Digital parenting continues to become more complicated all the time as technology become integrated into everyone's lives. Despite some parents finding it a challenge, are they really using technology as a babysitter for their kids? Live Science recently analyzed this idea and found that not all parents are relying on smartphones and the Internet to keep their kids occupied. In some cases, parents use that technology as a way toward reward or punishment for their kids.That Live Science piece also brought up an important point: Digital parenting has become more challenging due to a lack of social rules when it comes to using the technology. Is it possible that a universal set of rules can be set in households so kids use digital technology in responsible ways?
In many cases, kids go on social media on their own while parents are at work and do things under their own accord. If a set of social rules are set early, it's possible those habits could be readjusted.
Creating Rules for Social Media Interaction
While it might be impossible to prevent kids from accessing things without the parents' knowledge, setting early rules for using social media could be beneficial down the road. Having a child only use social media at times when the parent is home can help make the activity more of a family affair rather than isolated activity. Encouraging the child to share what they do on social media also gives the idea that they don't have to be secretive about everything they do.
Even so, all kids should be allowed to have some private time on social media. Respecting some privacy and trust helps set a balance while not letting them be in complete control of doing anything they want.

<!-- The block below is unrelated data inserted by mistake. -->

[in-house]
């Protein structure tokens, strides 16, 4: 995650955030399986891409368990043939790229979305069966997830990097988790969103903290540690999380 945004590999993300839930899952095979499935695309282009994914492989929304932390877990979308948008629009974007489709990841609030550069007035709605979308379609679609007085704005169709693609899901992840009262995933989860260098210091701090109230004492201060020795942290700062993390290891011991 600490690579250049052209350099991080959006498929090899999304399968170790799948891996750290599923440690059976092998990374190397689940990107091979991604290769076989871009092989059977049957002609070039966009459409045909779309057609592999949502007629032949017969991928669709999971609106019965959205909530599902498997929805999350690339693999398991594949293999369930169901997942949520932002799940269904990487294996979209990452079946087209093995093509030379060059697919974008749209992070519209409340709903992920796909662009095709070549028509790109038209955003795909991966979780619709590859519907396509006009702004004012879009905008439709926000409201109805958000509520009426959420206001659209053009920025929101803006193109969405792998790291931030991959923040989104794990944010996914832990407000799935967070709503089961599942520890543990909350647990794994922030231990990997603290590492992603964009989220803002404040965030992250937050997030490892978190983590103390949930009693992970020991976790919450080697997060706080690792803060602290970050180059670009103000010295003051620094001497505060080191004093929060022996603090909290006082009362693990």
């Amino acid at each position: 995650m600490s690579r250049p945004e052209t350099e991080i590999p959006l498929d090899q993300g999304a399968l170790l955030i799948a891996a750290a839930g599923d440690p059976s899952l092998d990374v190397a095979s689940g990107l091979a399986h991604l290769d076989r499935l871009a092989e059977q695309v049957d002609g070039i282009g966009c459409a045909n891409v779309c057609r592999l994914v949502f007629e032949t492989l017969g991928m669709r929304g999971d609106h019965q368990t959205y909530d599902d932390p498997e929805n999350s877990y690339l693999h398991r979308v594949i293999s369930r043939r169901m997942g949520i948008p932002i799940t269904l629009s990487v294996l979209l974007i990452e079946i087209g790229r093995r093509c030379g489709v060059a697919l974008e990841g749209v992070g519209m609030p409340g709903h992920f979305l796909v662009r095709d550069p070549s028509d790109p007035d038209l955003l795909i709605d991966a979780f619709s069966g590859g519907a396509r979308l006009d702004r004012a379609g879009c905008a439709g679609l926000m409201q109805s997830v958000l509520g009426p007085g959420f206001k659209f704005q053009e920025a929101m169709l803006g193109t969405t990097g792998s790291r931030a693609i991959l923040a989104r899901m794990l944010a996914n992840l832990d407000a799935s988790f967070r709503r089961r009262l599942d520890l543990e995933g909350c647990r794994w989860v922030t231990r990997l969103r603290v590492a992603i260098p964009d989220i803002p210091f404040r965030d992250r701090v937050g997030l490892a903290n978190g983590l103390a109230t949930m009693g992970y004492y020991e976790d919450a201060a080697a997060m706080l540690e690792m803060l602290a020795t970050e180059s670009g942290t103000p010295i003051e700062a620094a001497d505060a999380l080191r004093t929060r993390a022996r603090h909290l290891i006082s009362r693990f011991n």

Creating Rules for Use of a Smartphone
Use of a smartphone can potentially be constant in a child where use of the Internet is always easily accessible. Allowing a child to take a smartphone to school might be necessary in today's time, but can you set a standard set of rules for its use during the day? Starting early and allowing the child to only use the smartphone for emergency calls or limited online time can help set a more responsible pattern. Along with that should be frank discussions about the dangers of texting and how it can become a cyberbullying tactic or turning prurient with the sexting fad.
Kids placing these things in the proper context helps them process everything so they may not become a temptation. Setting the idea early that they're a reality helps turn those issues into stigmas rather than something the kids are attracted to.
Regardless of any set rules, the reality is that things can still happen when allowing kids their private time. Outside factors can tempt kids into breaking rules, and you'll need something to monitor when those incidents happen to occur.